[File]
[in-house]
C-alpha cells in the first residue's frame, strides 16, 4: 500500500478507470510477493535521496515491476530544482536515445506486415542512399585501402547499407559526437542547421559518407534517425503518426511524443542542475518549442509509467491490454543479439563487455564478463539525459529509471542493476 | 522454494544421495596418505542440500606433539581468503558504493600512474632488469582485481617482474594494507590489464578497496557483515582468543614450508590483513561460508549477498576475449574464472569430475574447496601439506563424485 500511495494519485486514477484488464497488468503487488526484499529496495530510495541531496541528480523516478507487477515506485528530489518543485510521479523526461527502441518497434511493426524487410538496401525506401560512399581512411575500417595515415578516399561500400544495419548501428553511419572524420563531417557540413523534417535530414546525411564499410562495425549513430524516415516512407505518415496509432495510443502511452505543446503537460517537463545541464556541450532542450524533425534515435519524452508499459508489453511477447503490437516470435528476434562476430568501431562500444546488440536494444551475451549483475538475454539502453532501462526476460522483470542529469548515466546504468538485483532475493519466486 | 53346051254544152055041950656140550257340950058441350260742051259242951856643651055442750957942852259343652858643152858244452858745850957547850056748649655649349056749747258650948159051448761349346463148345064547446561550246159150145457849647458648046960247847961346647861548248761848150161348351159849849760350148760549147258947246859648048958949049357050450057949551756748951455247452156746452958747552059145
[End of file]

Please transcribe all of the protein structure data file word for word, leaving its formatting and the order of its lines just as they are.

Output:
[in-house]
C-alpha cells in the first residue's frame, strides 16, 4: 500500500478507470510477493535521496515491476530544482536515445506486415542512399585501402547499407559526437542547421559518407534517425503518426511524443542542475518549442509509467491490454543479439563487455564478463539525459529509471542493476 | 522454494544421495596418505542440500606433539581468503558504493600512474632488469582485481617482474594494507590489464578497496557483515582468543614450508590483513561460508549477498576475449574464472569430475574447496601439506563424485 500511495494519485486514477484488464497488468503487488526484499529496495530510495541531496541528480523516478507487477515506485528530489518543485510521479523526461527502441518497434511493426524487410538496401525506401560512399581512411575500417595515415578516399561500400544495419548501428553511419572524420563531417557540413523534417535530414546525411564499410562495425549513430524516415516512407505518415496509432495510443502511452505543446503537460517537463545541464556541450532542450524533425534515435519524452508499459508489453511477447503490437516470435528476434562476430568501431562500444546488440536494444551475451549483475538475454539502453532501462526476460522483470542529469548515466546504468538485483532475493519466486 | 53346051254544152055041950656140550257340950058441350260742051259242951856643651055442750957942852259343652858643152858244452858745850957547850056748649655649349056749747258650948159051448761349346463148345064547446561550246159150145457849647458648046960247847961346647861548248761848150161348351159849849760350148760549147258947246859648048958949049357050450057949551756748951455247452156746452958747552059145